Google “how to evaluate an idea” and you will get a whole lot of free advice
ranging from identifying target markets and understanding competition to staying
objective using some frameworks.
Seems fairly simple, is it not? It’s not.
That’s the thing - it really isn’t.
Evaluating a business idea is completely different from evaluating a product idea
and having a great business strategy does not translate into having a great
product strategy. A product strategy aligns itself with how you are looking to
succeed in your business strategy.
At FavcyX, we have built our in-house scientific tools to help you navigate from
your idea towards a Product Strategy as well as a Business Plan that maximises
the value from your Product Idea.
But that is far from being all. Let me elaborate on another interesting market
gap that we look to address at FavcyX, towards the latter half of a startup’s
journey with us.
Here goes: so we did some math, and we found out that the average ticket size of
stage investment for tech startups in India roughly ranges around
based on data collected over the last 5 years.
And that made us think about the Indian Digital Startup landscape - is $400,000
really enough for building Digital Products and taking them to market?
Simple maths might suggest otherwise.
Let’s look at the Digital Product costs: a high-quality CTO will roughly set you
back by about $100,000 plus some equity. Add to that a team of 2 front-end
engineer, 1 back-end engineer and 2 UI/UX developers and that should set you
back by another $200,000. With the $100,000 you are left with, try squeezing in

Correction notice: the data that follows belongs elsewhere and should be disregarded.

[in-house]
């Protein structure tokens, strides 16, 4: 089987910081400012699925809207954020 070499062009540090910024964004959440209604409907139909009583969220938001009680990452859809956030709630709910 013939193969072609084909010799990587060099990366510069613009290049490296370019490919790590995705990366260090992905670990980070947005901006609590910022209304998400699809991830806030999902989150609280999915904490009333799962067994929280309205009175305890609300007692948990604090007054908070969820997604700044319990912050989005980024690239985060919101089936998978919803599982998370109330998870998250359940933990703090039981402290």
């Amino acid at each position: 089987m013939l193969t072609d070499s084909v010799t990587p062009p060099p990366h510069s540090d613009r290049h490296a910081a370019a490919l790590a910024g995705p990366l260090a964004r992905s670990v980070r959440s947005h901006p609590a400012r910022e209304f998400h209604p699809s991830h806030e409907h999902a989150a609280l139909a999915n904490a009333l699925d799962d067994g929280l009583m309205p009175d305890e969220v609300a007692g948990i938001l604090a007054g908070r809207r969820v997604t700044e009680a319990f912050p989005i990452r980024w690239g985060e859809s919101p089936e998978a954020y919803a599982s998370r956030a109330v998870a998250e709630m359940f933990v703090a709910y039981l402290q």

data engineers, dev-ops engineers, data infrastructure, cloud computing costs
and physical infrastructure and you will soon realise the problems of this fund
And keep in mind that this is just Product Development we have covered so far -
we have not even spent a dollar in thinking about any sales and marketing
Wasn’t angel funding all about getting to go-to-market?
And if there happens to be such a wide fund gap, how are digital startups
managing to survive till they pick up more funds? It might be rather bumming for
you to know that startups typically end up taking one of two routes:
Increased returns at lower costs - the sharing economy is all about greater
efficiency and at FavcyX, we are looking to bring that into building Digital
Products. So how does it work?
Route 1: building ‘Jugaad’ products that cannot
If there’s one thing Indian businesses have inherited from their
forefathers, it has to be the wizardry of ‘Jugaad’. Unfortunately, most
Indian Digital Products are built on legacy technology and make-shift nuts
and bolts that render the technology architecture shaky and unscalable. The
result? Should the startup manage to raise funds for the Jugaad Product, a
large part of the fresh fundraise is re-invested in product re-jigs.
Route 2: taking the ‘services’ route to make
start making revenues to pay for the product development.
Probably the tougher path to take between the two, product businesses often
create separate service lines to pay the bills for their expensive product
development journeys - a wasteful process, which makes the business lose
precious time in a startup ecosystem as dynamic as the Indian one.
At FavcyX, we realise that there are many such market gaps that plague startups
in India and we strongly believe that it is almost never only the founder’s
fault when Indian startups do fail. With that in mind, we hope to make a dent in
the stories of at least those startups that are built with the FavcyOS at their